Some Curis, Inc. (NASDAQ:CRIS) shareholders are probably rather concerned to see the share price fall 37% over the last three months. But that doesn't detract from the splendid returns of the last year. Like an eagle, the share price soared 103% in that time. So it is important to view the recent reduction in price through that lense. Investors should be wondering whether the business itself has the fundamental value required to continue to drive gains.
Curis wasn't profitable in the last twelve months, it is unlikely we'll see a strong correlation between its share price and its earnings per share (EPS). Arguably revenue is our next best option. Generally speaking, companies without profits are expected to grow revenue every year, and at a good clip. That's because it's hard to be confident a company will be sustainable if revenue growth is negligible, and it never makes a profit.
In the last year Curis saw its revenue shrink by 13%. So we would not have expected the share price to rise 103%. It just goes to show the market doesn't always pay attention to the reported numbers. It's quite likely the revenue fall was already priced in, anyway.
You can see how earnings and revenue have changed over time in the image below (click on the chart to see the exact values).
This free interactive report on Curis's balance sheet strength is a great place to start, if you want to investigate the stock further.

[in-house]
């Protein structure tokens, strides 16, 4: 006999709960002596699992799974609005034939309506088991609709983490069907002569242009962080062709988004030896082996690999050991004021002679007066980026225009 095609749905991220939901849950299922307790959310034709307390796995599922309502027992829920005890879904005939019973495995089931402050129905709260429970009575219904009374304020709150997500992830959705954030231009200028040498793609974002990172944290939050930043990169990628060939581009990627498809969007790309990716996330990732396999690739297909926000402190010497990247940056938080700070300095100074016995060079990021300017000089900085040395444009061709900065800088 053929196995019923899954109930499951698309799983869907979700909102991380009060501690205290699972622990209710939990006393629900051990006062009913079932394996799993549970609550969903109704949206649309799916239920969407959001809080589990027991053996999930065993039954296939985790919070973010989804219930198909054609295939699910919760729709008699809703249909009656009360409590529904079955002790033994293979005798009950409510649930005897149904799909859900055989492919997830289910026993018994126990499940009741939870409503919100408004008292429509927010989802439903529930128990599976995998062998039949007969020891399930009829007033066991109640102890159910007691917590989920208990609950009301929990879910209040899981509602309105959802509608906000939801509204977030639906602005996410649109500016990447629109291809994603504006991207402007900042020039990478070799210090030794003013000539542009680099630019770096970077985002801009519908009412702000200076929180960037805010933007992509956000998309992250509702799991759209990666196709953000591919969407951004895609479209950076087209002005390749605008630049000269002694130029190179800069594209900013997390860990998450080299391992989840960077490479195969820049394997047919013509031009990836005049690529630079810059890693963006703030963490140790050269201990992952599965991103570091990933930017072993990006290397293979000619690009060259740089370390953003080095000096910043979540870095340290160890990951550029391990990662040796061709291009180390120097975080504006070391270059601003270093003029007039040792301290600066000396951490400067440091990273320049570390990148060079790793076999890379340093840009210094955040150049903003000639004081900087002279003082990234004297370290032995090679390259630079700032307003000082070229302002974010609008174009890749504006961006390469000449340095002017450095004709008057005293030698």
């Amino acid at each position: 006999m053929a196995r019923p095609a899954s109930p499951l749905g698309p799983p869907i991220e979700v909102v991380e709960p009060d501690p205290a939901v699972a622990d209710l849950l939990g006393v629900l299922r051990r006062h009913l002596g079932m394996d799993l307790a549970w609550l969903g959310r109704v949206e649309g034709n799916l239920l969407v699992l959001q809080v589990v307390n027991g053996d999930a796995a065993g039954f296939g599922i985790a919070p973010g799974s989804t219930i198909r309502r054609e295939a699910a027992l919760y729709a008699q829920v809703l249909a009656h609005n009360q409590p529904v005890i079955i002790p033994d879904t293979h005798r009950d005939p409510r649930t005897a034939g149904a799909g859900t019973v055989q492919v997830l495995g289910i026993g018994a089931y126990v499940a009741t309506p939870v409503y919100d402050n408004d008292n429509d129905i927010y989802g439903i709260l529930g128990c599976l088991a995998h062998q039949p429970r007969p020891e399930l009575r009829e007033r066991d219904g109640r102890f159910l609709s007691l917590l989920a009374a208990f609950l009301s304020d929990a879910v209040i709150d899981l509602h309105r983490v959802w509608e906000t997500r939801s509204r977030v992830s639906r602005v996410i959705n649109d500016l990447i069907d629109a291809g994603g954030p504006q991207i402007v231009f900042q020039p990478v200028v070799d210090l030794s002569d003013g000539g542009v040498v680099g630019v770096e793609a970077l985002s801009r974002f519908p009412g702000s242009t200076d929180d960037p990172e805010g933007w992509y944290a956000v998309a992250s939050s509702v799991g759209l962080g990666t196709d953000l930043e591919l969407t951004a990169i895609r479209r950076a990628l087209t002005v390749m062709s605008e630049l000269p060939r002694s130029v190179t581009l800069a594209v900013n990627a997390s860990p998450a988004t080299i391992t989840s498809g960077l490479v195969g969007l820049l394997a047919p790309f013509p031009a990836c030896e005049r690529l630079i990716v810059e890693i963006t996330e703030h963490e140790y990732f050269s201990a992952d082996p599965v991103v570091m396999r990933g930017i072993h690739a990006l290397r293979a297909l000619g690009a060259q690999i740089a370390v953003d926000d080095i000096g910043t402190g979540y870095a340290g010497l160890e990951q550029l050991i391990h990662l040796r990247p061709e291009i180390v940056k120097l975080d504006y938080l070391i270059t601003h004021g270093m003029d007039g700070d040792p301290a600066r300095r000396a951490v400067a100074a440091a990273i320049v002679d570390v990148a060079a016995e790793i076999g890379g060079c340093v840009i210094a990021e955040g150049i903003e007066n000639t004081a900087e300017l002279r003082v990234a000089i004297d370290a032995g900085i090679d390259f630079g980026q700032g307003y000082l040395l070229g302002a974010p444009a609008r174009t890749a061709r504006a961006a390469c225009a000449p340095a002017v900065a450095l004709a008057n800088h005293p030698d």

A Different Perspective
It's good to see that Curis has rewarded shareholders with a total shareholder return of 103% in the last twelve months. There's no doubt those recent returns are much better than the TSR loss of 25% per year over five years. This makes us a little wary, but the business might have turned around its fortunes. You could get a better understanding of Curis's growth by checking out this more detailed historical graph of earnings, revenue and cash flow.
But note: Curis may not be the best stock to buy. So take a peek at this free list of interesting companies with past earnings growth (and further growth forecast).
Please note, the market returns quoted in this article reflect the market weighted average returns of stocks that currently trade on US exchanges.
If you spot an error that warrants correction, please contact the editor at email@example.com. This article by Simply Wall St is general in nature. It does not constitute a recommendation to buy or sell any stock, and does not take account of your objectives, or your financial situation. Simply Wall St has no position in the stocks mentioned.
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